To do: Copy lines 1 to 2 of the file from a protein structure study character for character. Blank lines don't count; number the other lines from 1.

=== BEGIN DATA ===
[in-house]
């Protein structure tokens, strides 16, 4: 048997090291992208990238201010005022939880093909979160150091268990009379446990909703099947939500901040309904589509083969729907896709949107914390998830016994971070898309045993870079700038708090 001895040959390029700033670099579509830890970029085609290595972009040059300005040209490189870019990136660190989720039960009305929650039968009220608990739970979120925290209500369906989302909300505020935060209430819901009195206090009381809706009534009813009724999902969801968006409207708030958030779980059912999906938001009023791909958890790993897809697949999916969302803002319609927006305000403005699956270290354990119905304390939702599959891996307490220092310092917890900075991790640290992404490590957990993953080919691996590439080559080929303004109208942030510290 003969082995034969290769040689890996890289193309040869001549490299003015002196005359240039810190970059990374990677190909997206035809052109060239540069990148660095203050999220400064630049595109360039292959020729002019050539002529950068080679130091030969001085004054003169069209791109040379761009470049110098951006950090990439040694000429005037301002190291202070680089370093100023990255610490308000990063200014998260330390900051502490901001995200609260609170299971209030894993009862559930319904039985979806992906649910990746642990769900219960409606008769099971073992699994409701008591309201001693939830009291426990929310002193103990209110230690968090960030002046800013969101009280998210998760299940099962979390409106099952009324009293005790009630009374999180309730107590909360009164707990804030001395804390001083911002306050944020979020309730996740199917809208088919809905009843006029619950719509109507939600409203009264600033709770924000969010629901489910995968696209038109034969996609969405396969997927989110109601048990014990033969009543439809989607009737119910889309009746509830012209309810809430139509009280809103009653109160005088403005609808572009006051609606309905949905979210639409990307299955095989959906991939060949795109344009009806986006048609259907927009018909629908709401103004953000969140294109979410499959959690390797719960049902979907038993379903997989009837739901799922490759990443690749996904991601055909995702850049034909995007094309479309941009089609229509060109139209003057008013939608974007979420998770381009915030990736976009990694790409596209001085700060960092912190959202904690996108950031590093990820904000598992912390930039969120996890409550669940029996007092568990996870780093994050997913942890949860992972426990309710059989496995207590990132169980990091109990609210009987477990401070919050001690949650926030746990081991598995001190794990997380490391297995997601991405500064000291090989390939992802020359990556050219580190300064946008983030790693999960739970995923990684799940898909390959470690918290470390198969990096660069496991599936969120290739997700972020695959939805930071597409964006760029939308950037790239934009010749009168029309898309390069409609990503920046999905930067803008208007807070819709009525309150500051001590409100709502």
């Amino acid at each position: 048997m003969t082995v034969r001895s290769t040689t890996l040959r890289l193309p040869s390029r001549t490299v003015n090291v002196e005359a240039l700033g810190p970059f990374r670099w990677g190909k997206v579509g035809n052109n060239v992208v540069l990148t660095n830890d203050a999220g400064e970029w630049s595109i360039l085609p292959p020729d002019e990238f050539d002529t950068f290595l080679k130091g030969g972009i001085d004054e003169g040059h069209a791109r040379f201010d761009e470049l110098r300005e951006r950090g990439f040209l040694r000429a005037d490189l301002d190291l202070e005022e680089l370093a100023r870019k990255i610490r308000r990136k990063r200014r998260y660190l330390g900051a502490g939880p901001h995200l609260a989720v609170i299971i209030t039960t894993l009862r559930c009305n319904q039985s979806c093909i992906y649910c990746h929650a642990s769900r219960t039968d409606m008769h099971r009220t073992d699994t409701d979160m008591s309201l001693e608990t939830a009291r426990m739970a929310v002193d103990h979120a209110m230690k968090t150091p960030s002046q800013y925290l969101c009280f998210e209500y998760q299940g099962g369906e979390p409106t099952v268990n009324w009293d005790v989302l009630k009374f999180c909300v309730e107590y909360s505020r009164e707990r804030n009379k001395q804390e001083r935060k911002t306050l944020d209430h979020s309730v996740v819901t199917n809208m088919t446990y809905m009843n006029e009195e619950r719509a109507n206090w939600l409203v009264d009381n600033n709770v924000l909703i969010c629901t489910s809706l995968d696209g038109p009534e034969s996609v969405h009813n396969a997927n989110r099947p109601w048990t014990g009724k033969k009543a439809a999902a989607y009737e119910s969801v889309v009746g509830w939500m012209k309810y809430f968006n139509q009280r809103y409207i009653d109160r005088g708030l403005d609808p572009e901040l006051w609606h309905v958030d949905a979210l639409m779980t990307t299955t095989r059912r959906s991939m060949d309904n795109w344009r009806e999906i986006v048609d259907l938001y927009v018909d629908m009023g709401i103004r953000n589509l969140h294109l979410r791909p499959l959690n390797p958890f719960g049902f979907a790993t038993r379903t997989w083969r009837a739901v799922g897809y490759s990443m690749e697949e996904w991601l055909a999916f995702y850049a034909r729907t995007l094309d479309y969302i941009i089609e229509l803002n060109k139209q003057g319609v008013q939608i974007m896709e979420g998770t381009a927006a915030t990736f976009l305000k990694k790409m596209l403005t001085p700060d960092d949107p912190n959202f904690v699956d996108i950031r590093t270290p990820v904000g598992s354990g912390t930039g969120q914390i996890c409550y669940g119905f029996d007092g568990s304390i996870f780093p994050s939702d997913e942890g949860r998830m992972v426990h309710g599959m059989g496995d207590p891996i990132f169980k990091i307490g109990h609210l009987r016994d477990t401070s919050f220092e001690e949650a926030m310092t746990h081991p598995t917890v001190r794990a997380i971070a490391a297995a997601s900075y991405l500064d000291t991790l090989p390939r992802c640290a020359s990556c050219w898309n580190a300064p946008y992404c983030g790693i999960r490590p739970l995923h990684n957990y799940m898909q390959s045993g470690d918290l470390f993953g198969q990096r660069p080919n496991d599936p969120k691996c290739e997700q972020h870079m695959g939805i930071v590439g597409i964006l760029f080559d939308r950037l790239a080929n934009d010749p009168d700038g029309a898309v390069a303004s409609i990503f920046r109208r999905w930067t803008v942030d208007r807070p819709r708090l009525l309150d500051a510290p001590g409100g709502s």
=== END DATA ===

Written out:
[in-house]
């Protein structure tokens, strides 16, 4: 048997090291992208990238201010005022939880093909979160150091268990009379446990909703099947939500901040309904589509083969729907896709949107914390998830016994971070898309045993870079700038708090 001895040959390029700033670099579509830890970029085609290595972009040059300005040209490189870019990136660190989720039960009305929650039968009220608990739970979120925290209500369906989302909300505020935060209430819901009195206090009381809706009534009813009724999902969801968006409207708030958030779980059912999906938001009023791909958890790993897809697949999916969302803002319609927006305000403005699956270290354990119905304390939702599959891996307490220092310092917890900075991790640290992404490590957990993953080919691996590439080559080929303004109208942030510290 003969082995034969290769040689890996890289193309040869001549490299003015002196005359240039810190970059990374990677190909997206035809052109060239540069990148660095203050999220400064630049595109360039292959020729002019050539002529950068080679130091030969001085004054003169069209791109040379761009470049110098951006950090990439040694000429005037301002190291202070680089370093100023990255610490308000990063200014998260330390900051502490901001995200609260609170299971209030894993009862559930319904039985979806992906649910990746642990769900219960409606008769099971073992699994409701008591309201001693939830009291426990929310002193103990209110230690968090960030002046800013969101009280998210998760299940099962979390409106099952009324009293005790009630009374999180309730107590909360009164707990804030001395804390001083911002306050944020979020309730996740199917809208088919809905009843006029619950719509109507939600409203009264600033709770924000969010629901489910995968696209038109034969996609969405396969997927989110109601048990014990033969009543439809989607009737119910889309009746509830012209309810809430139509009280809103009653109160005088403005609808572009006051609606309905949905979210639409990307299955095989959906991939060949795109344009009806986006048609259907927009018909629908709401103004953000969140294109979410499959959690390797719960049902979907038993379903997989009837739901799922490759990443690749996904991601055909995702850049034909995007094309479309941009089609229509060109139209003057008013939608974007979420998770381009915030990736976009990694790409596209001085700060960092912190959202904690996108950031590093990820904000598992912390930039969120996890409550669940029996007092568990996870780093994050997913942890949860992972426990309710059989496995207590990132169980990091109990609210009987477990401070919050001690949650926030746990081991598995001190794990997380490391297995997601991405500064000291090989390939992802020359990556050219580190300064946008983030790693999960739970995923990684799940898909390959470690918290470390198969990096660069496991599936969120290739997700972020695959939805930071597409964006760029939308950037790239934009010749009168029309898309390069409609990503920046999905930067803008208007807070819709009525309150500051001590409100709502």